Caregiving Tips from Joan Lunden: 6 Ways to Stay Connected
Being a caregiver is a tough job. Struggling with geographical distances between loved ones and caregivers can make regular communication even more stressful. According to the Family Caregiver Alliance, nearly 43.5 million Americans are caring for someone older than 50. Unfortunately for many—living in the same state isn’t feasible.
Like me, many of today’s caregivers are part of the Sandwich Generation—simultaneously raising children and caring for elderly parents. Juggling multiple responsibilities is always a challenge, but doing so while ensuring care for a loved one in a different state adds an extra layer of complexity. I live in Connecticut and my mom lives in Sacramento in an adult family home, so we’ve had to be proactive and creative with maintaining a communicative long-distance relationship. It’s important for a mother and daughter to stay connected; especially as health conditions change.
Over the years, I have found many ways to lessen our divide. From technology to creativity, here are 6 simple ways that have helped me stay in
touch with my mom:
- Video chat with Skype, FaceTime or other services. Today’s technology makes staying in touch so much easier
. Once mom knows
how to use the technology (or her caregivers can help her), daily or weekly chats can help you not only communicate better; they can keep you up-to-date and make you feel like you’re in the same room, despite being hundreds or thousands of miles away. As an added benefit, the ability to see your mom helps you recognize any physical changes that you may want to ask about. Also, using this technology is a fun way to empower mom with today’s fun gadgets!
- Cash-in frequent flyer miles. Those miles are there for a reason—to be used! Today, many banks and airlines offer credit card or flying options that let you accrue miles over time. If you’re a frequent flier or user of a credit card, the miles quickly add up and can make visits a more affordable option.
- Frequent Contact. As often as possible, I try to send my mom mail. Just little items that let her know I’m thinking about her. It can be a postcard from somewhere you are travelling, a seasonal card, or even a newspaper article or magazine with a page marked as something they might like. This is an easy way to keep your loved one engaged and remembering that someone is thinking of them.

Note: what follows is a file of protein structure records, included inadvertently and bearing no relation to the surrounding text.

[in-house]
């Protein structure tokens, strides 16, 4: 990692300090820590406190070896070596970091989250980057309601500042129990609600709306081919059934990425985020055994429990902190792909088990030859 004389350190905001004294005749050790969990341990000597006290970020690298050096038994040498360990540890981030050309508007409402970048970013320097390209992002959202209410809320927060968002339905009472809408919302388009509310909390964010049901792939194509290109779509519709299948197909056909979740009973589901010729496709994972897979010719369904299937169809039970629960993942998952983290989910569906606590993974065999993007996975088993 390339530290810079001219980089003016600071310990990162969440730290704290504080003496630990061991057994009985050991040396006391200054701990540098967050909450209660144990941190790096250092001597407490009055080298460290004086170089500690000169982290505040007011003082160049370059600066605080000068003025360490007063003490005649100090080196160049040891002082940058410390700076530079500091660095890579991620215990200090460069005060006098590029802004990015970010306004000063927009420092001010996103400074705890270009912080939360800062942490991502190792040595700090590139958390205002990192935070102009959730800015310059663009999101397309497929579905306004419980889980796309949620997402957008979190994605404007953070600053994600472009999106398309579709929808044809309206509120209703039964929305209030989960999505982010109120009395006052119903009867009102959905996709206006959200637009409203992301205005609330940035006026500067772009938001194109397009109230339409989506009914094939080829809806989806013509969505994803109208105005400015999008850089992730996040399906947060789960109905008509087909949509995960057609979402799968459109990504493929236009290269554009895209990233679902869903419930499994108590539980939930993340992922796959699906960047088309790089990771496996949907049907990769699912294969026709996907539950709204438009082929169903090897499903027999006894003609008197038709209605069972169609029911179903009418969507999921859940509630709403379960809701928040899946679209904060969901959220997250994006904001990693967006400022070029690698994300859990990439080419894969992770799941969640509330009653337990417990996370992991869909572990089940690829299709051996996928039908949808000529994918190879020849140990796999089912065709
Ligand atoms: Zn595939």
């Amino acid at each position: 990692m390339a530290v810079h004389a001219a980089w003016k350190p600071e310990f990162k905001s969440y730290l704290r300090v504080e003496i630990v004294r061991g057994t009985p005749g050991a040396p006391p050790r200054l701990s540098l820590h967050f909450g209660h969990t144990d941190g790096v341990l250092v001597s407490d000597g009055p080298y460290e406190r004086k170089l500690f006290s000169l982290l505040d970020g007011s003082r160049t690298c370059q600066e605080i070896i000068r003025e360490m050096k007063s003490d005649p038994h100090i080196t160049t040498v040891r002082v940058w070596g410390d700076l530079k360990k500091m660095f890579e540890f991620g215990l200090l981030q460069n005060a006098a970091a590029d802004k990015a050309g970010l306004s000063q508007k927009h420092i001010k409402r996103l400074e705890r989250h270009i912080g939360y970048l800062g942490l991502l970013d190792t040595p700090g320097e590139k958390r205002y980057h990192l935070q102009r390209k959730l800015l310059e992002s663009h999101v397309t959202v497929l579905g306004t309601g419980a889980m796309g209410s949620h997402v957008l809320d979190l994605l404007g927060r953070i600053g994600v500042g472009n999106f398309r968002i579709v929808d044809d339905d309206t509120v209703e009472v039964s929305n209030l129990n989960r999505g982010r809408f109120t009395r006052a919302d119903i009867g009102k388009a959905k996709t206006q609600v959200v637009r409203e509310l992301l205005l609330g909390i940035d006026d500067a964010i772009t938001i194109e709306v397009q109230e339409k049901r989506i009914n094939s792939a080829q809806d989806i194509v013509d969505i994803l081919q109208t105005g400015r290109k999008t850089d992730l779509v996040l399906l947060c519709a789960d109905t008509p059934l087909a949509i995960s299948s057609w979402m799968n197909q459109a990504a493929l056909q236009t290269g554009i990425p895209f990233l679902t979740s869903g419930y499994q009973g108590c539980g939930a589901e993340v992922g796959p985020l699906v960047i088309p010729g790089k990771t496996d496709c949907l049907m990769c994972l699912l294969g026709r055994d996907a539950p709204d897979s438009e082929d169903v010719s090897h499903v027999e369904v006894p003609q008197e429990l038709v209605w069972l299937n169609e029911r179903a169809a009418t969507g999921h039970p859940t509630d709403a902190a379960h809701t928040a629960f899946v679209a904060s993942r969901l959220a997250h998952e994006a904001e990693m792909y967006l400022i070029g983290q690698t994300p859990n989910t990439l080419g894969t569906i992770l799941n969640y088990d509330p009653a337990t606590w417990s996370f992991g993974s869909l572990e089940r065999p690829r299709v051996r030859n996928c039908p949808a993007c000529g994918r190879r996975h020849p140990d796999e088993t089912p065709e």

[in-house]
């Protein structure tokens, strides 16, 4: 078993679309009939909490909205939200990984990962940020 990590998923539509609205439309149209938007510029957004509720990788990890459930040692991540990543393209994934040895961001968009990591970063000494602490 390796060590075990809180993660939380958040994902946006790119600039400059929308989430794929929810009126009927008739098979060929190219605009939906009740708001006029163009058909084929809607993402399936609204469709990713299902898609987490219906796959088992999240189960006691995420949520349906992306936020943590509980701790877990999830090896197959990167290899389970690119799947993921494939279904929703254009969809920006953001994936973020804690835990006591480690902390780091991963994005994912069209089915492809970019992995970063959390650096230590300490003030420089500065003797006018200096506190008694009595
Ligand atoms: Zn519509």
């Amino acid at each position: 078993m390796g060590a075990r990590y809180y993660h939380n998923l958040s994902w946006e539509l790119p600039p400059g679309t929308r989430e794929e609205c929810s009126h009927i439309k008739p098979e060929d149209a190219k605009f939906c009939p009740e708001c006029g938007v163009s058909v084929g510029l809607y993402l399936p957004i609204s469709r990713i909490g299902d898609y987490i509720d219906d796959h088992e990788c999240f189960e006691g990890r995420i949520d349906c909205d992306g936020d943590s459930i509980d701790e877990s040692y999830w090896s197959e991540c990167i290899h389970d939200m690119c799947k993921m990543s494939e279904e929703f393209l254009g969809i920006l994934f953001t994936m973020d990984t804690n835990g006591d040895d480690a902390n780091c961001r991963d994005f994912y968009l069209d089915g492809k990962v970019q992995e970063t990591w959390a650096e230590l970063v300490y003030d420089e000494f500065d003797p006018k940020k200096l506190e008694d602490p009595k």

- Organize and set up a support network. Recruit relatives, friends and neighbors who live close to your family member to routinely stop in and visit. Consider setting up a schedule so mom has a visitor at least once a week. One-on-one interaction is important to keep your loved one socialized and stimulated, not to mention, people in your network can let you know if they observe anything out of the ordinary.
- Make the most of your visits. Use your visits to not only enjoy a fun lunch with mom at her residence or one of her favorite restaurants, but also to visit with her doctors and other caregivers. Being aware of personality changes, health concerns and—even the fun, daily observed glimpses into her humor and behavior—can help you discern the situation.
- Keep a journal. Sometimes it’s hard to notice subtle changes in your loved ones’ behavior. Keeping a journal during phone conversations, Skype interactions and after visits will help you stay informed and organized on their progress, medications, injuries, personality changes and care.
I have to say that I’ve been lucky that my travel and lifestyle accommodate trips to the West Coast, allowing me to visit my mom on a fairly regular basis. However, I have had stretches of long periods of time where I haven’t been able to see my mom and it was incredibly hard. Whether this is the case for your family or not, hopefully these tips for caregiving across the miles will not only help you stay connected to your loved one but will also help ease some of your caregiver worries.
About Joan Lunden:
Joan Lunden is an American journalist, author, television host and A Place for Mom’s spokesperson. She was the co-host of ABC’s Good Morning America (GMA) from 1980 through 1997 and is the author of 8 books, including her latest book on caregiving, Chicken Soup for the Soul: Family Caregivers—which features words of wisdom from experienced caregivers and experts across the nation, as well as from Joan herself.
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